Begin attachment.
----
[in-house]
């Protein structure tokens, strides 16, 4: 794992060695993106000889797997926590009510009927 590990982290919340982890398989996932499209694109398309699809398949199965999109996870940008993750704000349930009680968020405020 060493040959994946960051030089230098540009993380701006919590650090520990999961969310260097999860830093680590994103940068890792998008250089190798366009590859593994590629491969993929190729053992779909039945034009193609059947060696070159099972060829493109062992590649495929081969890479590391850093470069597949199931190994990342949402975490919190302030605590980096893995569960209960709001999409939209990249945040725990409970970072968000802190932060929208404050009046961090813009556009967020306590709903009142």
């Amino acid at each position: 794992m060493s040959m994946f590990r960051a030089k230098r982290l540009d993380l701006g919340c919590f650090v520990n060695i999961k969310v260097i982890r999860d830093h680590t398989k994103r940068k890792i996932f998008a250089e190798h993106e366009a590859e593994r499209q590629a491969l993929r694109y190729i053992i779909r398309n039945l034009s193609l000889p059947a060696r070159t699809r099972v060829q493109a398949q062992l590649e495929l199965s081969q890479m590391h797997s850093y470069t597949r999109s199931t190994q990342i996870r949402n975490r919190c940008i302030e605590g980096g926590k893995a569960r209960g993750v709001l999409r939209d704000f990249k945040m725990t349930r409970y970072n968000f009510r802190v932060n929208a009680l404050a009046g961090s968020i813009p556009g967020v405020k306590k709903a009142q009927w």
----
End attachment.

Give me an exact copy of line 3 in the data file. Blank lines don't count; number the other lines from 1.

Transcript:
């Amino acid at each position: 794992m060493s040959m994946f590990r960051a030089k230098r982290l540009d993380l701006g919340c919590f650090v520990n060695i999961k969310v260097i982890r999860d830093h680590t398989k994103r940068k890792i996932f998008a250089e190798h993106e366009a590859e593994r499209q590629a491969l993929r694109y190729i053992i779909r398309n039945l034009s193609l000889p059947a060696r070159t699809r099972v060829q493109a398949q062992l590649e495929l199965s081969q890479m590391h797997s850093y470069t597949r999109s199931t190994q990342i996870r949402n975490r919190c940008i302030e605590g980096g926590k893995a569960r209960g993750v709001l999409r939209d704000f990249k945040m725990t349930r409970y970072n968000f009510r802190v932060n929208a009680l404050a009046g961090s968020i813009p556009g967020v405020k306590k709903a009142q009927w």